There’s no question about it: Over-vaccination can be a health risk. But, vaccinating pets is an art as much as it is a science. The number of vaccines one adult pet can tolerate may vary greatly compared to a second dog or cat of the same age and breed. No two dogs or cats are alike with equal tolerance. We do know, however, that puppies and kittens are more susceptible to issues relating to over-vaccination.

Also, consider that even 15 years ago there wasn’t an available vaccine for the canine influenza virus (CIV or dog flu) because the dog flu didn’t even exist in the U.S. Today, leptospirosis is rampant, and that wasn’t the case 15 years ago. Lyme disease is now considered an epidemic in many parts of America, and that wasn’t true 15 years ago, either. For many dogs, all three vaccines are a good idea. Do they need to be given all at once? Of course not.

A common misconception is that if you don’t hear about an illness it must not exist. Consider canine parvovirus: The vaccine is effective; that’s a fact. But when animals aren’t vaccinated in a community, the deadly virus appears seemingly out of nowhere. There are canine parvovirus outbreaks happening all over America as you read this. One of the most significant causes of kitten deaths at many shelters is feline panleukopenia, or feline distemper, because kittens are unvaccinated.

A column Dr. Michael Paul, past executive director of the Companion Animal Parasite council, authored for my blog explained some of the science regarding vaccines and includes what’s called “street acquired immunity.”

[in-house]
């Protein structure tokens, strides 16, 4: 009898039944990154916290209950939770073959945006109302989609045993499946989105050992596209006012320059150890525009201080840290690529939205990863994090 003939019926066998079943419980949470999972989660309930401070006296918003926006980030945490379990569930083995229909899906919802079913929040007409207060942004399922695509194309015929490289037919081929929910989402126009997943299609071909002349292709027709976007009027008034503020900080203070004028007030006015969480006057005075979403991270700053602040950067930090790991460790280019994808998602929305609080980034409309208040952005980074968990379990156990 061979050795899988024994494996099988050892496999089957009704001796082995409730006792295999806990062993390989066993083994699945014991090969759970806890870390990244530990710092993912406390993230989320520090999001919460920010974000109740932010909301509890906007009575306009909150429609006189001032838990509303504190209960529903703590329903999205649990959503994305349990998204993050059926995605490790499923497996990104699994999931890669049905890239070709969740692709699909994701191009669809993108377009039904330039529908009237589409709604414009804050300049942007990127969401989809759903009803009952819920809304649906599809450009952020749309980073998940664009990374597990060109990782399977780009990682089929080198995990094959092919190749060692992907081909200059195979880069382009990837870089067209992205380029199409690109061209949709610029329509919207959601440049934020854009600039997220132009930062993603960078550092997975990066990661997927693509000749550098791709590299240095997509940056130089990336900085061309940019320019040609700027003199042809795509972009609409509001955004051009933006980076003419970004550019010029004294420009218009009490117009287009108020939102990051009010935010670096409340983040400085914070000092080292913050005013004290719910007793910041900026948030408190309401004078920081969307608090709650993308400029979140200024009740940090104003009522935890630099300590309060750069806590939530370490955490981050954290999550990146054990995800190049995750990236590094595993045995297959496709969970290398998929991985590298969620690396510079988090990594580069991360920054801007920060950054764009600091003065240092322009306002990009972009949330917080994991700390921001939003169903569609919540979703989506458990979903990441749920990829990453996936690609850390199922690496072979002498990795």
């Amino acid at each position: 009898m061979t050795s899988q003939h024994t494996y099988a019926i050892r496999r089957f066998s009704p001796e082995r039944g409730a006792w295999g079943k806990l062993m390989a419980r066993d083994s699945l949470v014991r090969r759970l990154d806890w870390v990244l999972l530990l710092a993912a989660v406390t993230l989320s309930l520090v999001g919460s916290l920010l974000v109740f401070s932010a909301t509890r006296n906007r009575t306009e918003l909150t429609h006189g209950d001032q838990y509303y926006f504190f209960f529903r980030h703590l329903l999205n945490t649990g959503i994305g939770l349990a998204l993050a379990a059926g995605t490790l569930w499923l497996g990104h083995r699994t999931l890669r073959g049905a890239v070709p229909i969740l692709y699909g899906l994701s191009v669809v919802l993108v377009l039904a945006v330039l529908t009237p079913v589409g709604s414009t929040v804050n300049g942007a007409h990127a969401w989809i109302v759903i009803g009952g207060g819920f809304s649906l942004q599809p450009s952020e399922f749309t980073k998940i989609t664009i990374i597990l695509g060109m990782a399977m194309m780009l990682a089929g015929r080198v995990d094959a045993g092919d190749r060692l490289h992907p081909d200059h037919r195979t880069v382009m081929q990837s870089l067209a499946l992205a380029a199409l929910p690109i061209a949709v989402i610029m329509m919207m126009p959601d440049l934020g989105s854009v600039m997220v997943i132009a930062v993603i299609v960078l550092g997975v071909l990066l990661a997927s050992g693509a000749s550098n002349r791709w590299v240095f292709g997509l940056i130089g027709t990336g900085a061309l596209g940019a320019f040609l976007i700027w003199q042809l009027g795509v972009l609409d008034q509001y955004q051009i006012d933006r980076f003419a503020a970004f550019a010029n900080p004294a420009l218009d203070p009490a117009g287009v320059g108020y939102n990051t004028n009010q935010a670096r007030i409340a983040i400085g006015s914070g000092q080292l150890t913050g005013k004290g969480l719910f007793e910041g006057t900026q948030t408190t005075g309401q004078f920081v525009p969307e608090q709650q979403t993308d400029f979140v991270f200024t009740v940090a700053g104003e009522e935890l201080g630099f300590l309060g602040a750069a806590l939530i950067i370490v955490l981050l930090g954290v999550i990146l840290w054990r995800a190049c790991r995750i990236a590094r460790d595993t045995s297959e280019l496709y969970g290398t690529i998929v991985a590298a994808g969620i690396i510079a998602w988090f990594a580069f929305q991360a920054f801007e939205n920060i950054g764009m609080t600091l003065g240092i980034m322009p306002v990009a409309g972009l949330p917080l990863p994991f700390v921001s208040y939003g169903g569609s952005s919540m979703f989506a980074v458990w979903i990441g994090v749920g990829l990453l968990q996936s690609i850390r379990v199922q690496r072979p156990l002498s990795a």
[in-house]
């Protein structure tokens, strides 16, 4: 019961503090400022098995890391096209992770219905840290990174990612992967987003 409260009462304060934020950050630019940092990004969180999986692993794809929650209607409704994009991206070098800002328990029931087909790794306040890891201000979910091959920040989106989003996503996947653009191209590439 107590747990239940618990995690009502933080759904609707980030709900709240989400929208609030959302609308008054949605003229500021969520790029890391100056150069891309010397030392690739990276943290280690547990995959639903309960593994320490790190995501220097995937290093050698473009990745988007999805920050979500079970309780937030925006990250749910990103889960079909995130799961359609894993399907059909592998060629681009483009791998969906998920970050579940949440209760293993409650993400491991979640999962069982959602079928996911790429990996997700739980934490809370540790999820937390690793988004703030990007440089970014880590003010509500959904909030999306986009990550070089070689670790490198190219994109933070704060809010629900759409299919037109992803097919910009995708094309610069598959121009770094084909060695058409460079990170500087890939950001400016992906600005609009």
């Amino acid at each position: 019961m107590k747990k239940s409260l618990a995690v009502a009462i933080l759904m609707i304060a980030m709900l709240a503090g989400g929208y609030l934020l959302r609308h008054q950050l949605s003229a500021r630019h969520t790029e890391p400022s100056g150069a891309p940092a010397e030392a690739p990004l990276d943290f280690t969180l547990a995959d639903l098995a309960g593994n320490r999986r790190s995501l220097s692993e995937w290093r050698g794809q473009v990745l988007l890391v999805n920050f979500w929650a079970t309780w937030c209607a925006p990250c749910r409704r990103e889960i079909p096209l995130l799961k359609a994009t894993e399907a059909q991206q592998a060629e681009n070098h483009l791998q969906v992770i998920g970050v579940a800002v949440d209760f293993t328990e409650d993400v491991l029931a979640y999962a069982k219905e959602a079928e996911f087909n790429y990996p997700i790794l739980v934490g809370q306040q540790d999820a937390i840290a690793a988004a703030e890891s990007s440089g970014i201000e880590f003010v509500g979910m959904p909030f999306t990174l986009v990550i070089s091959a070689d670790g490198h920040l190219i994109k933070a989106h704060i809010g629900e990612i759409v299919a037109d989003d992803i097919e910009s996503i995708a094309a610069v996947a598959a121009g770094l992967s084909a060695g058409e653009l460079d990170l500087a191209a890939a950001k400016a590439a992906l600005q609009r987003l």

“Individuals are exposed to infectious organisms at low levels or to weakened organisms capable of infecting but not producing fatal infection. Think of the times we all experience colds and viruses of varying severity from mild to severe.”

He continued, “In addition, there is the concept known as herd health or population immunity, wherein if a critical mass of individuals are immunized, the disease is less likely to spread. Veterinarians and other health care professionals are familiar with the concept and the fact that if we can maintain immunity in about 70 percent of a population, the virus in question will not spread as rapidly or widely as in a population that is largely susceptible as occurs when vaccines aren’t being used. Non-immune individuals are still at risk for infection, but an unvaccinated individual is less likely to be exposed and infected provided the population at large is immune. Massive outbreaks or epidemics are avoided because most individuals are immune.”

Veterinarians have much to consider when administering vaccines, and first is the individual patient. How many vaccines should be administered at once? Has there been a history of vaccine reaction?